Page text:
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Thoughts on a 6-2 Rangers loss

Brewers 6, Rangers 2

Milwaukee Brewers v Texas Rangers Photo by Sam Hodde/Getty Images

Brewers 6, Rangers 2

  • Well that was a lost weekend.
  • Sunday’s game seemed much like a rerun of Saturday’s game. Starter gives up three runs in a relatively short outing, pen gives up three runs, the offense doesn’t really do anything much.
  • In the ninth it looked like the Rangers might try to make it look like Friday’s game, when Texas came back in the ninth to cut the deficit to 9-8 before Corey Seager shut a 400+ foot fly ball that got caught near the wall. Texas went into Sunday’s ninth down 6-1, got a run home, and put a pair of runners on base with two outs, putting the tying run on the on deck circle, before a line drive by Nathaniel Lowe was snagged to end the game.
  • Max Scherzer looked more like the guy who was pitching for the New York Mets this season than the guy who was seemingly untouchable since coming to Texas (at least, after his first inning as a Ranger). A 1-2-3 first was followed by a 26 pitch second, where he allowed just baserunner, on a walk, but labored to out batters away.
  • It was foreshadowing for an agonizing third inning. Eight batters, only two balls put in play, a Christian Yelich single and an inning ending Andruw Monasterio pop out on the tenth pitch of the at bat, the 42nd pitch of the inning. After a Mark Canha seven pitch walk loaded the bases with one out, Mike Maddux came out and did his shoulder rub thing. It seemed to work — Scherzer got Carlos Santana swinging on three pitches, then went up 0-2 on Willy Adames. After a slider wasn’t close, a wild fastball way up and in clipped Adames on the top of the helmet, forcing in a run. A second run came in on a Rowdy Tellez walk before the marathon ten pitch at bat finally ended the inning.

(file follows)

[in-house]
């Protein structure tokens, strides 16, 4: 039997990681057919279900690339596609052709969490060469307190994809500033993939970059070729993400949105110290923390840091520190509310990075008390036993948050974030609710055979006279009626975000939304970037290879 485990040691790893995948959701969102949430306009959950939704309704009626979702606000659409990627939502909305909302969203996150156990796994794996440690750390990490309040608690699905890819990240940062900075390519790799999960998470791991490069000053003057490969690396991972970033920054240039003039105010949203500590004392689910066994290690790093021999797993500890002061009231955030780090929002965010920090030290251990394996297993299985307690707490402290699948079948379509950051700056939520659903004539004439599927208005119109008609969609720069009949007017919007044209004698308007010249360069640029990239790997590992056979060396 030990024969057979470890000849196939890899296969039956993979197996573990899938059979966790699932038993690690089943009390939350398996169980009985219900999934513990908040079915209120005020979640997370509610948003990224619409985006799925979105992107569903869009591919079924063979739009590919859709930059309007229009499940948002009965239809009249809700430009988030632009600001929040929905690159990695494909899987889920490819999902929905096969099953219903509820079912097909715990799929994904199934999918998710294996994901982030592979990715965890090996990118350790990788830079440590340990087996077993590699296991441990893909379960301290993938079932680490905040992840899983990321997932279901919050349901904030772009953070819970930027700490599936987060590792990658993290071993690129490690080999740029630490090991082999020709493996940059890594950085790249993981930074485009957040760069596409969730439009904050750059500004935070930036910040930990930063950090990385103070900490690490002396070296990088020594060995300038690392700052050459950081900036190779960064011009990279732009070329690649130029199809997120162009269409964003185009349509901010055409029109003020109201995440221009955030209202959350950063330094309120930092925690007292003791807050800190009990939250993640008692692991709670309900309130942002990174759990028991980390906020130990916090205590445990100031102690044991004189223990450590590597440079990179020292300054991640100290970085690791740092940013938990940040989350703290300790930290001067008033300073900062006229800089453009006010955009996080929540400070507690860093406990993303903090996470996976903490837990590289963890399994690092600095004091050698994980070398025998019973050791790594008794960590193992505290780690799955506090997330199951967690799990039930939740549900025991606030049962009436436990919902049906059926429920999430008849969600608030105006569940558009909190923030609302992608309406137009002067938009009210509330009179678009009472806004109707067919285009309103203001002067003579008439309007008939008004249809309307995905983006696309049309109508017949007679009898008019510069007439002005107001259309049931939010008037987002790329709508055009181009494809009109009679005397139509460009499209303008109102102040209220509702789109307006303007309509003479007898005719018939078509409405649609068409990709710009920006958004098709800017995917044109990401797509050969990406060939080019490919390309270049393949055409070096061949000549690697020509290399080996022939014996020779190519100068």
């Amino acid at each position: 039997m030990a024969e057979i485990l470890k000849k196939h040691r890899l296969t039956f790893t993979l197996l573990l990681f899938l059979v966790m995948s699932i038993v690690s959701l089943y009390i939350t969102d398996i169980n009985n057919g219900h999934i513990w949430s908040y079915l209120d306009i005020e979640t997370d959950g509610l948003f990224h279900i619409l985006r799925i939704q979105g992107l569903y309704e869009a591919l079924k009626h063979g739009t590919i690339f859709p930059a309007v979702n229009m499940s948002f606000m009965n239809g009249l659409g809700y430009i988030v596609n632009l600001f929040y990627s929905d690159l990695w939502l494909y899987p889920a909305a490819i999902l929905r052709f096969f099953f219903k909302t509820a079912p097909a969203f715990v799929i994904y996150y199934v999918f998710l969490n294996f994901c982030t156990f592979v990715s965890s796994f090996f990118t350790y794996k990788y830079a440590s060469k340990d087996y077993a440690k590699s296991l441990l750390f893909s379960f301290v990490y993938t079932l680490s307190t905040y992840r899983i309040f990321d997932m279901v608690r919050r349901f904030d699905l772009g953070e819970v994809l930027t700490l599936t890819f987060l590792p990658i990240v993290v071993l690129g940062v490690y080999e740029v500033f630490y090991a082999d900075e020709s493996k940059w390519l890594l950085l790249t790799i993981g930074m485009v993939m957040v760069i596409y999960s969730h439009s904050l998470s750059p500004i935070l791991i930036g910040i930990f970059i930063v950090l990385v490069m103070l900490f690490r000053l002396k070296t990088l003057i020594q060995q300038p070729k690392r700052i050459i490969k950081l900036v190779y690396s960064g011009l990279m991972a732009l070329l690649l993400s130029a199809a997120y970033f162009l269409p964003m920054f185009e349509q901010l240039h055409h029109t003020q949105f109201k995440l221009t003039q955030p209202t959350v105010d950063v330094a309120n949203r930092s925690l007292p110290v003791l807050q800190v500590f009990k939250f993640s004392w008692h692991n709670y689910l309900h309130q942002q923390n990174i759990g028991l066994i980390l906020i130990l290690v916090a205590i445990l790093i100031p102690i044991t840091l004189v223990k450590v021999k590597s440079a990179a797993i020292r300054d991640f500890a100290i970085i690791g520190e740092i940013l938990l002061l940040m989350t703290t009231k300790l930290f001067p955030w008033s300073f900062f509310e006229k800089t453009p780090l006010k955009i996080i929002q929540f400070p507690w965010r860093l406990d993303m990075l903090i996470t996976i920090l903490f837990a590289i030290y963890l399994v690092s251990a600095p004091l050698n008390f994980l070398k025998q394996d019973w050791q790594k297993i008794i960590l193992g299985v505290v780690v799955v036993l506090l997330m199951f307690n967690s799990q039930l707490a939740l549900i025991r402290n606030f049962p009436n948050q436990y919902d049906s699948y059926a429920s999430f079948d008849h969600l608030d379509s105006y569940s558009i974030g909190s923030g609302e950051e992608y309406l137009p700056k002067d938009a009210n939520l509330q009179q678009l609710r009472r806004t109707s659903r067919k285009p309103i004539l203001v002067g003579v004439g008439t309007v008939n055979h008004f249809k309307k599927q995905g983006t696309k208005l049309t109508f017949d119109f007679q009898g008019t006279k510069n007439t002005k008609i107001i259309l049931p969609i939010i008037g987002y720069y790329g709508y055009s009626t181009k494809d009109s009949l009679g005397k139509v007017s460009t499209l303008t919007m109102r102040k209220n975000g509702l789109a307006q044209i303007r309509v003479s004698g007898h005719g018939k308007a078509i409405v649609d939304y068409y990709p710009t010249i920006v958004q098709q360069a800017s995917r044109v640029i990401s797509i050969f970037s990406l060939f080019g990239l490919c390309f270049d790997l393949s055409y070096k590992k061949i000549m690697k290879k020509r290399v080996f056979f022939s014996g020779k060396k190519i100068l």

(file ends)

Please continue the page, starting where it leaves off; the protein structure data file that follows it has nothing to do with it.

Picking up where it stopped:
• Scherzer, surprisingly, came out for the fourth, and retired the first two batters before being chased by a pair of doubles. Grant Anderson was brought in, the Rangers were just down two thanks to a Corey Seager homer, and things seemed salvageable.
  • Solid work by Anderson, Brock Burke and Jose Leclerc kept it close until the eighth, when Will Smith gave up three runs to put things out of reach. Smith was a mile and a half down on his velocity on all his pitches.
  • It was a frustrating, disappointing weekend. The offense didn’t show up the final two games. The pitching wasn’t good enough in any of the three games. Houston lost three games as well, so the Rangers kept their 2.5 game lead over the Astros, but the Astros were playing the Mariners, who are now three games back.
  • Frustrating. But it’s a long season, and we are getting towards the end, and the Rangers are still well positioned. It’s been a while since we’ve experienced this.
  • Max Scherzer maxed out at 95.8 mph with his fastball. Grant Anderson hit 94.3 mph with his fastball. Brock Burke topped out at 95.4 mph. Jose Leclerc hit 96.7 mph with his fastball. Will Smith threw six fastballs, the fastest one at 91.9 mph, less than even the 92.5 mph that has been his average fastball velocity this year. Chris Stratton touched 94.0 mph.
  • Corey Seager’s homer was 108.0 mph. He also had a 109.6 mph ground out and a 108.4 mph single. Nathaniel Lowe had a 109.6 mph single and a 102.4 mph double. Leody Taveras had a 106.2 mph ground out. Ezequiel Duran had a 105.5 mph single. Mitch Garver had a 102.1 mph line out. Marcus Semien had a 100.2 mph grounder that went for an error.
  • On to Arizona to start a nine game road trip that includes two cursed National League teams. Bah.